The pillar of that “profound harmony,” Kierkegaard argues, is a certain natural discernment which only the artist of true genius possesses — an ability to intuitively match one’s gift, one’s innermost longing, with the medium and vessel of its outward expression in the world:
The poet wants his material; but wanting is no art, as one says, quite rightly and with much truth in the case of a host of impotent poetic wants. To want rightly, on the other hand, is a great art, or rather, it is a gift. It is what is inexplicable and mysterious about genius, just like the divining rod, to which it never occurs to want except in the presence of what it wants.
The most abstract idea conceivable is the spirit of sensuality. But in what medium can it be represented? Only in music. It cannot be represented in sculpture, for in itself it is a kind of quality of inwardness. It cannot be painted, for it cannot be grasped in fixed contours; it is an energy, a storm, impatience, passion, and so on, in all their lyrical quality, existing not in a single moment but in a succession of moments, for if it existed in a single moment it could be portrayed or painted. Its existing in a succession of moments indicates its epic character, yet in a stricter sense it is not an epic, for it has not reached the level of words; it moves constantly in an immediacy. Nor can it be represented, therefore, in poetry. The only medium that can represent it is music. For music has an element of time in it yet it does not lapse in time except in an unimportant sense. What it cannot express is the historical in time.
But while both language and music address the ear, which Kierkegaard considers “the most spiritually determined of the senses,” it is precisely along this temporal frontier that the two diverge and music emerges as the atemporal conscience par excellence:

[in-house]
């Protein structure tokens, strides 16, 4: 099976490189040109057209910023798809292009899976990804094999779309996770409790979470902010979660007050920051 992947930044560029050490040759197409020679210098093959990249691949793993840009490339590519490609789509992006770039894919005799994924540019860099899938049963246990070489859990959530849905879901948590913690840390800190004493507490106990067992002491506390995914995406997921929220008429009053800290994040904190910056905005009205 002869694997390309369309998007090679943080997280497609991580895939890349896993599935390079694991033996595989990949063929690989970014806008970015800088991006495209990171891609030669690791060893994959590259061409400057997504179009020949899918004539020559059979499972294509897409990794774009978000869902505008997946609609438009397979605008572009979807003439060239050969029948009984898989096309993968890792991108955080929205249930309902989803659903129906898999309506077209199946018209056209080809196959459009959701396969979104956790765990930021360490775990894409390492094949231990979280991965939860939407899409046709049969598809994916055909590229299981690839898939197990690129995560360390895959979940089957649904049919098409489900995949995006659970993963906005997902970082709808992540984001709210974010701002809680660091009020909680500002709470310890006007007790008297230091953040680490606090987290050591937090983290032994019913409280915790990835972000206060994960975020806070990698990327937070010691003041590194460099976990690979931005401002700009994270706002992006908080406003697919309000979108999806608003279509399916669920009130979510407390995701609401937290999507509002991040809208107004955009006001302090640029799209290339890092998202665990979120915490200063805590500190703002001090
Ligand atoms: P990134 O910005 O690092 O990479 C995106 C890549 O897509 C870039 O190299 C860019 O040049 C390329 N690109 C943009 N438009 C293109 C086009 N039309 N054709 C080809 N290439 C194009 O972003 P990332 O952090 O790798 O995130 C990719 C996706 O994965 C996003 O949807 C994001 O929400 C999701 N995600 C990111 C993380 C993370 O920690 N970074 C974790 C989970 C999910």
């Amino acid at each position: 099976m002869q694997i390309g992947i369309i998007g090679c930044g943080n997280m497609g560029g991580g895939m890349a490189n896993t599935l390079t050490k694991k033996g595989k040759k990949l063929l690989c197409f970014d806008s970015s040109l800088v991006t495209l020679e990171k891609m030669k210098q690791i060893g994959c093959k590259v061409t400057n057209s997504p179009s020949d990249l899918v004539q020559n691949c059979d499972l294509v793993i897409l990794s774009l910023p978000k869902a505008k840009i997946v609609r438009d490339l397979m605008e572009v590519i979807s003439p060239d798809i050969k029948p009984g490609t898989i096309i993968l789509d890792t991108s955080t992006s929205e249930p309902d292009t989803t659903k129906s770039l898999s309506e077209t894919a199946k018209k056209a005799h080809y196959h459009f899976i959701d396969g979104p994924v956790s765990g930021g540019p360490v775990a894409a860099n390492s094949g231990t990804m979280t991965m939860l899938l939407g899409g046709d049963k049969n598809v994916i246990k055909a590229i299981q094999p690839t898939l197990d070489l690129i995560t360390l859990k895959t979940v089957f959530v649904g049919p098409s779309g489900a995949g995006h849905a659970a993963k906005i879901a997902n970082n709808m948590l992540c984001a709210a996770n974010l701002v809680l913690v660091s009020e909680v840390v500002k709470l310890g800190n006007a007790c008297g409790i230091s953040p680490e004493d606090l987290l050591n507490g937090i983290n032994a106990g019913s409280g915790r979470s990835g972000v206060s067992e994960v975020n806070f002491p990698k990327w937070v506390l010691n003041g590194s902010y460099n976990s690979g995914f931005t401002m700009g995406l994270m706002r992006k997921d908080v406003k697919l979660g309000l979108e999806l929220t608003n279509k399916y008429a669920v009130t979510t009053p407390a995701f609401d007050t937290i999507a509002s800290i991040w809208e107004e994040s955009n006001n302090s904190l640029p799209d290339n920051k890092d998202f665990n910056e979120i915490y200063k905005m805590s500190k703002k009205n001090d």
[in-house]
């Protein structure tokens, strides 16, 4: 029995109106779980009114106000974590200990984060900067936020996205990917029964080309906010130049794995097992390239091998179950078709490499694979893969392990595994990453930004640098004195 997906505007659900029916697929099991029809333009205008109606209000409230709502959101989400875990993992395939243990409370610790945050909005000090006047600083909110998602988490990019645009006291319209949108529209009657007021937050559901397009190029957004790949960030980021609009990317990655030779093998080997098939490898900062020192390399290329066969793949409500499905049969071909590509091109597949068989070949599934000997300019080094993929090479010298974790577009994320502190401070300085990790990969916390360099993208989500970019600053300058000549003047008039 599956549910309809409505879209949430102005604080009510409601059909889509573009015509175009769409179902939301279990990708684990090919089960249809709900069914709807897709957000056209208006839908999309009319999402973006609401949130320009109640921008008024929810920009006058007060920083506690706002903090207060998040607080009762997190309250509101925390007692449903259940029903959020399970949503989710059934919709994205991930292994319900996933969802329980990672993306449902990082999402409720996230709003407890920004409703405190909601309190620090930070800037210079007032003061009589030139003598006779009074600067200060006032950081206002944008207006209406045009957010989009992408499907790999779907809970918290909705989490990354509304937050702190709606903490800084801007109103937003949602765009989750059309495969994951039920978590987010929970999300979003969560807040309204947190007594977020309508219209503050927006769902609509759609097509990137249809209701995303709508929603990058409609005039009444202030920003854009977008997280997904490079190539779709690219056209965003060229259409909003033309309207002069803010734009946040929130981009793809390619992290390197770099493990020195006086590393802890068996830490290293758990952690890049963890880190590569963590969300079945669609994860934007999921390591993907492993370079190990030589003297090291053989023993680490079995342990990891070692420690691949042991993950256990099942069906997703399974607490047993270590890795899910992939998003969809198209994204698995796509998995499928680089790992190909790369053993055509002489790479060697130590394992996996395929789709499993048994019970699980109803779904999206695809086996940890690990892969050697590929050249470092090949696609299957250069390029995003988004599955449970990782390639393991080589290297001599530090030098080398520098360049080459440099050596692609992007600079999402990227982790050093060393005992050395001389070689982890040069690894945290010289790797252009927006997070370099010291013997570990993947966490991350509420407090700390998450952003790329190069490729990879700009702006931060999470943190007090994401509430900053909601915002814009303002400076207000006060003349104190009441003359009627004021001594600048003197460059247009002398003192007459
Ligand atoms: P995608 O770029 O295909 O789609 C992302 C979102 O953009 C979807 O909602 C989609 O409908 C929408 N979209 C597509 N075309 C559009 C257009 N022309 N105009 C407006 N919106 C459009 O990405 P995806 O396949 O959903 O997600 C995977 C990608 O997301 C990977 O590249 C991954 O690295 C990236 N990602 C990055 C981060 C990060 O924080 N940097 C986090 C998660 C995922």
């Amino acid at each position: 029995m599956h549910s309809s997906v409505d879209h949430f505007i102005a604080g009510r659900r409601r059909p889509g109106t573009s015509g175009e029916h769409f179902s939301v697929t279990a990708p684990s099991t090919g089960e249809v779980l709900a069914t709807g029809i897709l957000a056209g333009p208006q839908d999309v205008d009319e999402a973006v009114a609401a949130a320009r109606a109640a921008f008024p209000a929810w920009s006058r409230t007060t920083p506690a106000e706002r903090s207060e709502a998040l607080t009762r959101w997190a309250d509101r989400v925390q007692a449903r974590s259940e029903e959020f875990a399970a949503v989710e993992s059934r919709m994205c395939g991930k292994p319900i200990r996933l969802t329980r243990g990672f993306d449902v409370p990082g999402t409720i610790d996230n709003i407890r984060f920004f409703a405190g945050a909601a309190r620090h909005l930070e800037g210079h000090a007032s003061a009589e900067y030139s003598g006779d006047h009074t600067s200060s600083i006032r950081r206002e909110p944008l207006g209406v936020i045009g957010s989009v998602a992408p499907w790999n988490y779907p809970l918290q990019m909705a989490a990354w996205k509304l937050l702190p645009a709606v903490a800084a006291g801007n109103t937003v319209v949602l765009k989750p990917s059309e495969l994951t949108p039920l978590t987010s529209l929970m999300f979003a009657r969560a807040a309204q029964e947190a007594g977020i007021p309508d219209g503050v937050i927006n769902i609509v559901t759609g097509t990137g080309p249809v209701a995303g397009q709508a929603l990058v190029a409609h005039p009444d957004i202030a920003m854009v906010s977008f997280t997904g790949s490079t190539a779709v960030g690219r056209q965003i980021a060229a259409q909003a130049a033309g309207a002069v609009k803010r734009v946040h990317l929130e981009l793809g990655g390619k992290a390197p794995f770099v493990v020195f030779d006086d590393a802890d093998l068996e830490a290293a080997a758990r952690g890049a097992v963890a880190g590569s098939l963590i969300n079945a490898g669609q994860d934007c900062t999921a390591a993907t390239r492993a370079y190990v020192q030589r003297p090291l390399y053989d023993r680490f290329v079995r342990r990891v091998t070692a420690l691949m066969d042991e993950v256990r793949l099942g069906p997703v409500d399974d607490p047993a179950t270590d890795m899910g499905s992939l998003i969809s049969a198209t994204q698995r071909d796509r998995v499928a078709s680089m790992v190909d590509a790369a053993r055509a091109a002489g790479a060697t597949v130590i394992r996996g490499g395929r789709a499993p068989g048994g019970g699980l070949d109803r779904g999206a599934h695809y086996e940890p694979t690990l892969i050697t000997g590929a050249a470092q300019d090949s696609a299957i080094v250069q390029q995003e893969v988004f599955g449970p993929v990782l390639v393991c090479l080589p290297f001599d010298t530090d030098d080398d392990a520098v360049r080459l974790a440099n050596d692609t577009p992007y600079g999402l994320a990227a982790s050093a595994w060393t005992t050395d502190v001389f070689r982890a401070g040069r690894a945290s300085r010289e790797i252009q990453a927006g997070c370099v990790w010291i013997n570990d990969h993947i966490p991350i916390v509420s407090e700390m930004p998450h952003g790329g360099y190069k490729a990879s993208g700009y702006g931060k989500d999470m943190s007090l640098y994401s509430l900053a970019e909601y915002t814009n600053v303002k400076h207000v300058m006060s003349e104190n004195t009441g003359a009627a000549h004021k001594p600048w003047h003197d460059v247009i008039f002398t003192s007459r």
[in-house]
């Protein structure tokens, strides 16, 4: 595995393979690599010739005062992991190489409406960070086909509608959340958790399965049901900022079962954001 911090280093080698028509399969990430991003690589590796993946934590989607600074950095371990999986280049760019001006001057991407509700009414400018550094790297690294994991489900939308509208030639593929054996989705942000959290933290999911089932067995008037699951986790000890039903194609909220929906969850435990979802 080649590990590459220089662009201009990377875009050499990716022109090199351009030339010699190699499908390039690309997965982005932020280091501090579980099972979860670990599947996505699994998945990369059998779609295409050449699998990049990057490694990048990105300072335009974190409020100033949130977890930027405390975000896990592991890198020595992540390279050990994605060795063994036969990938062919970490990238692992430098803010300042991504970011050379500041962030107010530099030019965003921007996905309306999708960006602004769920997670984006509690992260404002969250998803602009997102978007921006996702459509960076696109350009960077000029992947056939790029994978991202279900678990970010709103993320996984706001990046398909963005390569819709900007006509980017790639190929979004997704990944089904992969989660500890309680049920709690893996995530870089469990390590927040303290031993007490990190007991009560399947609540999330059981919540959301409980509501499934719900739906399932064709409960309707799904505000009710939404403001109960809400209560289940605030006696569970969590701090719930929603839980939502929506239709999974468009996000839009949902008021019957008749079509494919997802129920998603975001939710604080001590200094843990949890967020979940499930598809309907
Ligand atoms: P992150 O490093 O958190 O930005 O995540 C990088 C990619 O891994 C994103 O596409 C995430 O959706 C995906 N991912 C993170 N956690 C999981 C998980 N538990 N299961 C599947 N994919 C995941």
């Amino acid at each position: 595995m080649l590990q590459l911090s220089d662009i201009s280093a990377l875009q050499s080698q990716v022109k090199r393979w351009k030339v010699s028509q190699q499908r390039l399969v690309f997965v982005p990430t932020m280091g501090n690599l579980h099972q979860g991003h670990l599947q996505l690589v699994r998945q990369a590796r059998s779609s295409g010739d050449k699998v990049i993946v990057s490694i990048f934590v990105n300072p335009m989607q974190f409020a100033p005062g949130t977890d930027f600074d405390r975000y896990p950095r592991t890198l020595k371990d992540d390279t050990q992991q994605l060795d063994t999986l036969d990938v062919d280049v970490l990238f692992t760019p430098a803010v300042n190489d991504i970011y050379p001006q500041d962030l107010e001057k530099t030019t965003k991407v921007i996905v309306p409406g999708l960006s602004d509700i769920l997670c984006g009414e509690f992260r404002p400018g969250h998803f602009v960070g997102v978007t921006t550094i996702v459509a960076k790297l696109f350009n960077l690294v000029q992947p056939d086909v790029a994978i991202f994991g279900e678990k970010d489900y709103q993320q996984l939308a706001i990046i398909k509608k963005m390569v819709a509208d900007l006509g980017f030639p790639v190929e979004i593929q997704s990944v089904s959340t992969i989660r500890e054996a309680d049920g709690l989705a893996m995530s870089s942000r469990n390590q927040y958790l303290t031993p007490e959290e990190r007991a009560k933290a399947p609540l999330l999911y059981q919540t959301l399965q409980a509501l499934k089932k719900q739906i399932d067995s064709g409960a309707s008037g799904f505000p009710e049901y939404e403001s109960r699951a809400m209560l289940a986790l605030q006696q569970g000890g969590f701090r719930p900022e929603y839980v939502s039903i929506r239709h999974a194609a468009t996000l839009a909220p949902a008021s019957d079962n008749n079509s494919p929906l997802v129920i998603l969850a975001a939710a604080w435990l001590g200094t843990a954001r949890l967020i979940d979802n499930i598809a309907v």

Goethe’s Faust is a genuine classic, the idea is an historical one, and so every significant historical age will have its Faust. Faust has language as its medium, and the fact that language is a far more concrete medium is another reason why several works of the same kind can be imagined. Don Giovanni, on the other hand, is and will remain the only one of its kind, just as the classic sculptures of Greece. But since the idea in Don Giovanni is far more abstract even than that underlying sculpture, one sees easily why we have just one work in music but several in sculpture. One can indeed imagine many more musical classics, yet there still remains just one work of which it can be said that its idea is absolutely musical, so that the music does not enter as an accompaniment but, in bringing the idea to light, reveals its own innermost being. Therefore Mozart with his Don Giovanni stands highest among the immortals.
Noting that language is “the proper medium for the idea” yet in it “the sensual is, as medium, reduced to the level of mere instrument and constantly negated,” he concludes:
Music is, then, the medium for that species of the immediate which, qualified spiritually, is specified as lying outside spirit. Naturally, music can express much else, but this is its absolute object.
We are not “patches of life scattered through an infinite sea of non-living substance” but “specks of relative death in an infinite ocean of life.”
By Maria Popova
“Our normal waking consciousness,” William James wrote in 1902, “is but one special type of consciousness, whilst all about it, parted from it by the filmiest of screens, there lie potential forms of consciousness entirely different… No account of the universe in its totality can be final which leaves these other forms of consciousness quite disregarded.”
A year earlier, the Canadian psychiatrist and adventurer Maurice Bucke (March 18, 1837–February 19, 1902) published a stunning personal account and psychological study of a dazzling form of consciousness that lies just on the other side of that filmiest of screens, accessible to all. Bucke’s Cosmic Consciousness: A Study in the Evolution of the Human Mind (public library) went on to influence generations of thinkers as diverse as Albert Einstein, Erich Fromm, Abraham Maslow, Alan Watts, and Steve Jobs.
By his own account, Bucke was “born of good middle class English stock,” but grew up almost entirely without education, working tirelessly on his parents’ farm in the backwoods of Canada — tending cattle, horses, sheep, and pigs, working in the hay field, driving oxen and horses, and running various errands from the earliest age. He learned to read when he was still a small child and soon began devouring novels and poetry. He remembers that, like Emily Dickinson, he “never, even as a child, accepted the doctrines of the Christian church” — a disposition utterly countercultural in that era of extreme religiosity.